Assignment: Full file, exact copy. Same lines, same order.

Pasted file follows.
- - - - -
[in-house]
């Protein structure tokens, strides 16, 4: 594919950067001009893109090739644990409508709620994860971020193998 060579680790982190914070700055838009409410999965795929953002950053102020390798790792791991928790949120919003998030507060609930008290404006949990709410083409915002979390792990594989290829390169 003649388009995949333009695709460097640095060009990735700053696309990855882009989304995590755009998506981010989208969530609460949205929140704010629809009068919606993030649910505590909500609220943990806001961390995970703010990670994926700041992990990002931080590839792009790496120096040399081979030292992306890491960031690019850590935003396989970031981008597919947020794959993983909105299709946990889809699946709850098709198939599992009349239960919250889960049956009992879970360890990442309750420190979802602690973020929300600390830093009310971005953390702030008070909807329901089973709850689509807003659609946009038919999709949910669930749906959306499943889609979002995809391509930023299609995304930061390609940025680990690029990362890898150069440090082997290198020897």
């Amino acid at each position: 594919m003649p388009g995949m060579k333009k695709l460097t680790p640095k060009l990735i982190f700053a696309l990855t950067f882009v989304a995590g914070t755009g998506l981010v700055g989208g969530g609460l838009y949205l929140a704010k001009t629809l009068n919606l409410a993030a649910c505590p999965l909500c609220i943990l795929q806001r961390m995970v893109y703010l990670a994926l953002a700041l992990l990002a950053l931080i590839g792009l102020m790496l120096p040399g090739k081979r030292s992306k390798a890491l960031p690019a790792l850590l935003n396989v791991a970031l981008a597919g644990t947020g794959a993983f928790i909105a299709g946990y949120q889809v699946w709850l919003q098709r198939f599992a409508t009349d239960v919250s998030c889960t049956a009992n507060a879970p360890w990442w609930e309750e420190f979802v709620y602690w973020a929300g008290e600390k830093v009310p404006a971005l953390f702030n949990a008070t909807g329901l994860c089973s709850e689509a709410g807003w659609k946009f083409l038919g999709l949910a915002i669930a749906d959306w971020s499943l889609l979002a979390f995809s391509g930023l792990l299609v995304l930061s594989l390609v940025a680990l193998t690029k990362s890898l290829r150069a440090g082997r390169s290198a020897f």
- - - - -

[in-house]
């Protein structure tokens, strides 16, 4: 594919950067001009893109090739644990409508709620994860971020193998 060579680790982190914070700055838009409410999965795929953002950053102020390798790792791991928790949120919003998030507060609930008290404006949990709410083409915002979390792990594989290829390169 003649388009995949333009695709460097640095060009990735700053696309990855882009989304995590755009998506981010989208969530609460949205929140704010629809009068919606993030649910505590909500609220943990806001961390995970703010990670994926700041992990990002931080590839792009790496120096040399081979030292992306890491960031690019850590935003396989970031981008597919947020794959993983909105299709946990889809699946709850098709198939599992009349239960919250889960049956009992879970360890990442309750420190979802602690973020929300600390830093009310971005953390702030008070909807329901089973709850689509807003659609946009038919999709949910669930749906959306499943889609979002995809391509930023299609995304930061390609940025680990690029990362890898150069440090082997290198020897």
């Amino acid at each position: 594919m003649p388009g995949m060579k333009k695709l460097t680790p640095k060009l990735i982190f700053a696309l990855t950067f882009v989304a995590g914070t755009g998506l981010v700055g989208g969530g609460l838009y949205l929140a704010k001009t629809l009068n919606l409410a993030a649910c505590p999965l909500c609220i943990l795929q806001r961390m995970v893109y703010l990670a994926l953002a700041l992990l990002a950053l931080i590839g792009l102020m790496l120096p040399g090739k081979r030292s992306k390798a890491l960031p690019a790792l850590l935003n396989v791991a970031l981008a597919g644990t947020g794959a993983f928790i909105a299709g946990y949120q889809v699946w709850l919003q098709r198939f599992a409508t009349d239960v919250s998030c889960t049956a009992n507060a879970p360890w990442w609930e309750e420190f979802v709620y602690w973020a929300g008290e600390k830093v009310p404006a971005l953390f702030n949990a008070t909807g329901l994860c089973s709850e689509a709410g807003w659609k946009f083409l038919g999709l949910a915002i669930a749906d959306w971020s499943l889609l979002a979390f995809s391509g930023l792990l299609v995304l930061s594989l390609v940025a680990l193998t690029k990362s890898l290829r150069a440090g082997r390169s290198a020897f």